As most of us resolve to lose weight, quit smoking or in some other way change our lives this year, don't forget to re-evaluate where you stand financially. There are some simple steps you can take that will reshape your fortunes for years to come.
Most people don't know where they stand financially. Many can't tell you how much they spend or make, what their tax bracket is or how much they have saved. My advice is to create a budget as well as a statement of net worth.
It is not that complicated. Just track your spending for a month, separating essential from non-essential expenses. Next keep track of whatever income comes in. Subtract one from the other and you now have a cash flow. Now you can figure out what you spend and what you make a year simply by multiplying by 12 months.
Now comes the important part. If you spend more than you earn, as most of us do, you will at least know how much debt you are accumulating each year. There is no way anyone can get out from under a heavy debt burden unless they know how much debt they have in the first place. A first step in reducing that debt would be to cut back on those non-essential spending items.
On the other hand, some of us may find that we earn more than we spend each month but somehow the money just disappears. Usually, it is found among those same non-essential items that you don’t need but buy anyway. This is money that you should be saving toward retirement. You should be saving 10-15 percent of your pre-tax income each year, starting in your 20s, and add 10 percent more for every decade you don't.
Personal net worth is also a good thing to know. Once again, sit down and add up everything you own and how much it is worth. Next, figure out what you owe: mortgages, car payments, medical bills, school loans, etc. Subtract one from the other and you now have your net worth.
Armed with this new budget and net worth information, you can now create some goals and objectives. Are you spending too much? If so, create a spending reduction goal each month through the end of the year. Establish a debt-reduction goal for the year and make sure you are on track each month to achieve it.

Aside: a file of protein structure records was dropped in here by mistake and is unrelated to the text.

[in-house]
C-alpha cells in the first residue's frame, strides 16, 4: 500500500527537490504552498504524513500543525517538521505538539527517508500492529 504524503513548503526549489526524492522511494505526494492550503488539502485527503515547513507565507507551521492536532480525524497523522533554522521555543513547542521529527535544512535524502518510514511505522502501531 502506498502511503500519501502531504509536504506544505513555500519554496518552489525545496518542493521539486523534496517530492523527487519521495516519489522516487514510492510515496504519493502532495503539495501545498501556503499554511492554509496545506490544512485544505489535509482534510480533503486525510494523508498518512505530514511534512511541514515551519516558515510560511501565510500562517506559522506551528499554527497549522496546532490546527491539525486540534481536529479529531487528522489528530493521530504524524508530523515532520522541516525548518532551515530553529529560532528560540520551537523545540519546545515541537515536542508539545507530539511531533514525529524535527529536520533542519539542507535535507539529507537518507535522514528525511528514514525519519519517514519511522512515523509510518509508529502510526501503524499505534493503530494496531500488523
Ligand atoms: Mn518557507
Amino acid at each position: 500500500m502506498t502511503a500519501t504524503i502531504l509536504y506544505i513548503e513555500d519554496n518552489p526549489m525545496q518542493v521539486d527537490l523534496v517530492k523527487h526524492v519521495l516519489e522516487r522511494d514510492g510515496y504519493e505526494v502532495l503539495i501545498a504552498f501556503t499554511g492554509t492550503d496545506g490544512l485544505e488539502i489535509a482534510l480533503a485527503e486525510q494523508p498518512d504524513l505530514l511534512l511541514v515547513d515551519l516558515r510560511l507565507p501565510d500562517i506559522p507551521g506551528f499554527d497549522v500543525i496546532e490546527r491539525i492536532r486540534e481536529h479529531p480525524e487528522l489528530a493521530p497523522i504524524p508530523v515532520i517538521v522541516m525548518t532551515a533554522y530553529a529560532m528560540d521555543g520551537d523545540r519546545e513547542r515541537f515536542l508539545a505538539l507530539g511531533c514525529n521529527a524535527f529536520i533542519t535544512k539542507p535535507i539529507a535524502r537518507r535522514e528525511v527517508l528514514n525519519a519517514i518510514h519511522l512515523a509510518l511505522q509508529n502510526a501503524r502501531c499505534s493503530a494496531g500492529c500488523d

If you can save, establish a goal for how much you will put away this year, and keep to it. At first it may only be an emergency fund, which in a pinch; would cover 3-6 months of expenses. After that, you might want to think about saving toward retirement through one of the many tax-deferred savings plans available.
These are simple steps that cost nothing but time and effort. The trick is to stick with the process. So often, New Year's resolutions last about as long as it takes to write them down. This year don't let that happen to you.
Bill Schmick is registered as an investment adviser representative with Berkshire Money Management. Bill’s forecasts and opinions are purely his own. None of the information presented here should be construed as an endorsement of BMM or a solicitation to become a client of BMM. Direct inquires to Bill at 1-888-232-6072 (toll free) or email him at Bill@afewdollarsmore.com.
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Bill Schmick is registered as an investment advisor representative and portfolio manager with Berkshire Money Management (BMM), managing over $200 million for investors in the Berkshires. Bill’s forecasts and opinions are purely his own and do not necessarily represent the views of BMM. None of his commentary is or should be considered investment advice. Anyone seeking individualized investment advice should contact a qualified investment adviser. None of the information presented in this article is intended to be and should not be construed as an endorsement of BMM or a solicitation to become a client of BMM. The reader should not assume that any strategies, or specific investments discussed are employed, bought, sold or held by BMM. Direct your inquiries to Bill at 1-888-232-6072 (toll free) or email him at Bill@afewdollarsmore.com Visit www.afewdollarsmore.com for more of Bill’s insights.